Brian Kelly proselytized multiple abstract concepts this spring. By the end of the 15 practices and subsequent media sessions, even the Irish coach knew some of his references to “grit” would be met by muted eye rolls from the press. If a questioner included the word in their query, Kelly reacted with tongue-in-cheek approval, “You’ve been listening.”
In his press conference the day before spring practices commenced, Kelly used the phrase “attention to detail” six separate times. While he was referring to his players on the football field, Kelly could have also been discussing the ongoing—but supposedly close to finished—construction at Notre Dame Stadium known as Campus Crossroads.
The three buildings around the exterior of the Stadium, the added suites and the video board above the south end zone have garnered the headlines. On a macro level, those are the changes of note. On a micro level, however, other details have trickled into the public stream of knowledge as the work nears its conclusion.
Over the weekend—and now reignited by a column from the South Bend Tribune’s Mike Vorel—the image of the newly-added visitors’ tunnel delighted Irish fans. Vorel likens the narrow entry to “the spot they’d stash the gladiators before feeding them to starving tigers in The Coliseum.” Assuredly, Vorel is going for dramatic effect, and it must work considering its citation here, but even a realistic view of the tunnel’s effects bodes well.
If nothing else, Notre Dame players should enjoy something of a psychological boost when racing out of their adult-sized tunnel and seeing their opponent trickle out of a tunnel seemingly-sized for ants. (Yes, the north end zone tunnel is at least three times bigger than the visitors’ tunnel.)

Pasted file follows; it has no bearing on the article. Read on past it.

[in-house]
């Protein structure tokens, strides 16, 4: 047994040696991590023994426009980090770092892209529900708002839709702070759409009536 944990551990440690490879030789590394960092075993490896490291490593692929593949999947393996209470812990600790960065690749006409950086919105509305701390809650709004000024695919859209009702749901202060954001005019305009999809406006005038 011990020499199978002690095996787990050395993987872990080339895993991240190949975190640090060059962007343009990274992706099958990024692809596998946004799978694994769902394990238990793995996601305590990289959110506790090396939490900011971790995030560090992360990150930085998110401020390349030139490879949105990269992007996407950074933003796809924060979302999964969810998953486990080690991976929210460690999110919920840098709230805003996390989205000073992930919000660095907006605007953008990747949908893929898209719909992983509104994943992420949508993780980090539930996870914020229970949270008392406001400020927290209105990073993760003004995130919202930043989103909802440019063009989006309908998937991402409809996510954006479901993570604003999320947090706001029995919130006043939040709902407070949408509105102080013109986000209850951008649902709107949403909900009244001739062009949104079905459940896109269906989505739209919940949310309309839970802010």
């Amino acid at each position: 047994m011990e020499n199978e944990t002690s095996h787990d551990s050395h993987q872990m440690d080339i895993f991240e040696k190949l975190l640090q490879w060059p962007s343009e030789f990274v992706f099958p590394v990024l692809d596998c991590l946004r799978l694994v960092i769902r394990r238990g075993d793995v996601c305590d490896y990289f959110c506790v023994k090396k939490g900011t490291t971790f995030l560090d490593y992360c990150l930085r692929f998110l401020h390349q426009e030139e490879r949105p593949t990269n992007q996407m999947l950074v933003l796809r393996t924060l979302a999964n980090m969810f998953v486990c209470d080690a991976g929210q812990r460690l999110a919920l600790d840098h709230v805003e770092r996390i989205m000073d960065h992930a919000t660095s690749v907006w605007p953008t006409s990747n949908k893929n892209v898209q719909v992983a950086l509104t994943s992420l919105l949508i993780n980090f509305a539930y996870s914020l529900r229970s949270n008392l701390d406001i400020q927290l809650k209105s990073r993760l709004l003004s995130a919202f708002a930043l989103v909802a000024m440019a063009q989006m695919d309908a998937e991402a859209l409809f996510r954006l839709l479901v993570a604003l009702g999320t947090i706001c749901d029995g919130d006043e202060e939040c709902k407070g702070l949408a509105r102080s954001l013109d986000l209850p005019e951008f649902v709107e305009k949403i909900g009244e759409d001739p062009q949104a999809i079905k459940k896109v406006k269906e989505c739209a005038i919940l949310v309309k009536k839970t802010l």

That pale, slanted staircase holds none of the luxuries of the home team’s entrance, something Kelly went out of his way to praise after using it in Saturday’s Blue-Gold Game.
“All of the renovations look tremendous,” Kelly said, seemingly setting himself up to praise the video board. “Particularly, the north end zone, what they have done down there. It’s going to be a great feel for us to come out of that tunnel the way it’s put together.”
That view should only improve once a highlight video is displayed on that black rectangle in the distance. Frankly, attention was paid to the details of that black rectangle, too. It is large enough for function, but far from sizable when it comes to fashion. To this memory, Oklahoma’s video board is at least twice that size, if not larger.
Per director of athletics Jack Swarbrick during the Blue-Gold Game broadcast, much interior work remains to be finished over the summer, including both locker rooms and most of the football operations space. Why isn’t that a quick finish? Because of attention paid to details. The impetus to these thoughts was not Vorel’s column or the video board, and it certainly wasn’t the false brick wall covering concrete. It was where the Stadium’s replaced wooden bleachers ended up. Rather than sell those by the foot, Notre Dame repurposed them for decorative purposes.